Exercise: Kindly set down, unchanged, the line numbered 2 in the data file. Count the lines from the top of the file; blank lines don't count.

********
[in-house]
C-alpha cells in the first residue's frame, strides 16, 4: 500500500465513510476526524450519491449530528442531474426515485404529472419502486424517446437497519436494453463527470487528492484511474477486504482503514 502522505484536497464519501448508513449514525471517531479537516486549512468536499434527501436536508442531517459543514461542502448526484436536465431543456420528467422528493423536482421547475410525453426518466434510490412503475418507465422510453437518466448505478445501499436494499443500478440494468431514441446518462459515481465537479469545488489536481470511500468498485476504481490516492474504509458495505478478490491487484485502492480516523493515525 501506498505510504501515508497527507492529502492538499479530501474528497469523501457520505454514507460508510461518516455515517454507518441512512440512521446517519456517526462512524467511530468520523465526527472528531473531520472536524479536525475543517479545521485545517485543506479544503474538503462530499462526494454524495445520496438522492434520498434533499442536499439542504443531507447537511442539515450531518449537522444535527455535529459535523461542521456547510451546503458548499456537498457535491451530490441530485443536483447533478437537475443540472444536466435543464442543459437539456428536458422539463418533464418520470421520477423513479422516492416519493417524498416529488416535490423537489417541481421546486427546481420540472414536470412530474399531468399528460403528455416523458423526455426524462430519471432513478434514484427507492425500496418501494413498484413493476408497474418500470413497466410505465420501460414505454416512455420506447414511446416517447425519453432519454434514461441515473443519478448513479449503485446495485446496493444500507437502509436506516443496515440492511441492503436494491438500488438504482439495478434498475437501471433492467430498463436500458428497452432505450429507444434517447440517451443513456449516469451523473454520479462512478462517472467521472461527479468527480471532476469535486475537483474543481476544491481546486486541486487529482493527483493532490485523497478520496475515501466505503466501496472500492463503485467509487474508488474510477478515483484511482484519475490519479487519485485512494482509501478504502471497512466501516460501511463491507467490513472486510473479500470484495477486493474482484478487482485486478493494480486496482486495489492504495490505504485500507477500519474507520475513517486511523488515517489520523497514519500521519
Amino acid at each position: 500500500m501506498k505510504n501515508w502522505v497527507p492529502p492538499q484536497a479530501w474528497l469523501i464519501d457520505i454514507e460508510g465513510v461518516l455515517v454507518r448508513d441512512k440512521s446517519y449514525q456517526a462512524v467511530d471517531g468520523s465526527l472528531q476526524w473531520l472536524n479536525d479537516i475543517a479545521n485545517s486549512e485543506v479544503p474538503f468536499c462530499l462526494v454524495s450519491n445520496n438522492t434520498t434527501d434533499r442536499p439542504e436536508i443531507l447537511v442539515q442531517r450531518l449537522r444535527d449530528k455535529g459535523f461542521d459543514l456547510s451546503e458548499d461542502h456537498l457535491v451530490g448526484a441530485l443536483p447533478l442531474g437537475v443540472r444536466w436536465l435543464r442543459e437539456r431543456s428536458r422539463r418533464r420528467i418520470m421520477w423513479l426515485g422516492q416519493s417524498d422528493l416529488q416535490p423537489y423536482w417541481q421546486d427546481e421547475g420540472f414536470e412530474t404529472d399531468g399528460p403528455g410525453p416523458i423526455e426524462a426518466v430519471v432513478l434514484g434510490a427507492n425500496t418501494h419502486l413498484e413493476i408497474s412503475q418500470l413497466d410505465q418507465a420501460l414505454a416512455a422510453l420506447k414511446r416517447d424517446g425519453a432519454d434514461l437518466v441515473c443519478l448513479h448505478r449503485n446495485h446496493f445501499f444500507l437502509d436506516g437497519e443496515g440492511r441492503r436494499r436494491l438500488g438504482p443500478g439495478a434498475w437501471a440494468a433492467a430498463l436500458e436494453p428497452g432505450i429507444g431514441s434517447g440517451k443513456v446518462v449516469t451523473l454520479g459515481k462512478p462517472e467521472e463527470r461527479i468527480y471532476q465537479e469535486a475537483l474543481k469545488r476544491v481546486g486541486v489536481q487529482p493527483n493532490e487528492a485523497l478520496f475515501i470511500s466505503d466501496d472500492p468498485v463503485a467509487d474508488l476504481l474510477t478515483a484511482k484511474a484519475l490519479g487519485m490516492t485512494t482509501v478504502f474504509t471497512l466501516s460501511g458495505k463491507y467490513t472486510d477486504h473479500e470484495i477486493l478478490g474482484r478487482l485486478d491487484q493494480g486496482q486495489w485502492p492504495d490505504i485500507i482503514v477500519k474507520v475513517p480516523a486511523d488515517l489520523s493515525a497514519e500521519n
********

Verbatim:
C-alpha cells in the first residue's frame, strides 16, 4: 500500500465513510476526524450519491449530528442531474426515485404529472419502486424517446437497519436494453463527470487528492484511474477486504482503514 502522505484536497464519501448508513449514525471517531479537516486549512468536499434527501436536508442531517459543514461542502448526484436536465431543456420528467422528493423536482421547475410525453426518466434510490412503475418507465422510453437518466448505478445501499436494499443500478440494468431514441446518462459515481465537479469545488489536481470511500468498485476504481490516492474504509458495505478478490491487484485502492480516523493515525 501506498505510504501515508497527507492529502492538499479530501474528497469523501457520505454514507460508510461518516455515517454507518441512512440512521446517519456517526462512524467511530468520523465526527472528531473531520472536524479536525475543517479545521485545517485543506479544503474538503462530499462526494454524495445520496438522492434520498434533499442536499439542504443531507447537511442539515450531518449537522444535527455535529459535523461542521456547510451546503458548499456537498457535491451530490441530485443536483447533478437537475443540472444536466435543464442543459437539456428536458422539463418533464418520470421520477423513479422516492416519493417524498416529488416535490423537489417541481421546486427546481420540472414536470412530474399531468399528460403528455416523458423526455426524462430519471432513478434514484427507492425500496418501494413498484413493476408497474418500470413497466410505465420501460414505454416512455420506447414511446416517447425519453432519454434514461441515473443519478448513479449503485446495485446496493444500507437502509436506516443496515440492511441492503436494491438500488438504482439495478434498475437501471433492467430498463436500458428497452432505450429507444434517447440517451443513456449516469451523473454520479462512478462517472467521472461527479468527480471532476469535486475537483474543481476544491481546486486541486487529482493527483493532490485523497478520496475515501466505503466501496472500492463503485467509487474508488474510477478515483484511482484519475490519479487519485485512494482509501478504502471497512466501516460501511463491507467490513472486510473479500470484495477486493474482484478487482485486478493494480486496482486495489492504495490505504485500507477500519474507520475513517486511523488515517489520523497514519500521519